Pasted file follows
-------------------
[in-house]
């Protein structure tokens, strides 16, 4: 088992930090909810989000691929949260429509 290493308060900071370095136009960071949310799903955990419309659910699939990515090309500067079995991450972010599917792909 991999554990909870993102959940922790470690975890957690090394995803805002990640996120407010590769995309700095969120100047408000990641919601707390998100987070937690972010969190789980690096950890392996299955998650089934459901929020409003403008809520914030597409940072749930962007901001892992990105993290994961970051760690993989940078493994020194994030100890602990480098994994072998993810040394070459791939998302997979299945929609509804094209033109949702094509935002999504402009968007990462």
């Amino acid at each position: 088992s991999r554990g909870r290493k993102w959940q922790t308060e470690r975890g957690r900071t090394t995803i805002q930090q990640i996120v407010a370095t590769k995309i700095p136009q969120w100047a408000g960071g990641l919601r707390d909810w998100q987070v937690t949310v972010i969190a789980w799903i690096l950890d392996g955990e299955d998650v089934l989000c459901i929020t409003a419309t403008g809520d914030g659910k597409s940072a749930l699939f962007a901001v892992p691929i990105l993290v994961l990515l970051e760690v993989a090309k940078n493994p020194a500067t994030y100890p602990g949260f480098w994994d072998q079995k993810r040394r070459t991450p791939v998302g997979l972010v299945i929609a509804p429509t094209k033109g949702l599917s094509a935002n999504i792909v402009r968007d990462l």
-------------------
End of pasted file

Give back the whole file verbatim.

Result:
[in-house]
């Protein structure tokens, strides 16, 4: 088992930090909810989000691929949260429509 290493308060900071370095136009960071949310799903955990419309659910699939990515090309500067079995991450972010599917792909 991999554990909870993102959940922790470690975890957690090394995803805002990640996120407010590769995309700095969120100047408000990641919601707390998100987070937690972010969190789980690096950890392996299955998650089934459901929020409003403008809520914030597409940072749930962007901001892992990105993290994961970051760690993989940078493994020194994030100890602990480098994994072998993810040394070459791939998302997979299945929609509804094209033109949702094509935002999504402009968007990462």
């Amino acid at each position: 088992s991999r554990g909870r290493k993102w959940q922790t308060e470690r975890g957690r900071t090394t995803i805002q930090q990640i996120v407010a370095t590769k995309i700095p136009q969120w100047a408000g960071g990641l919601r707390d909810w998100q987070v937690t949310v972010i969190a789980w799903i690096l950890d392996g955990e299955d998650v089934l989000c459901i929020t409003a419309t403008g809520d914030g659910k597409s940072a749930l699939f962007a901001v892992p691929i990105l993290v994961l990515l970051e760690v993989a090309k940078n493994p020194a500067t994030y100890p602990g949260f480098w994994d072998q079995k993810r040394r070459t991450p791939v998302g997979l972010v299945i929609a509804p429509t094209k033109g949702l599917s094509a935002n999504i792909v402009r968007d990462l």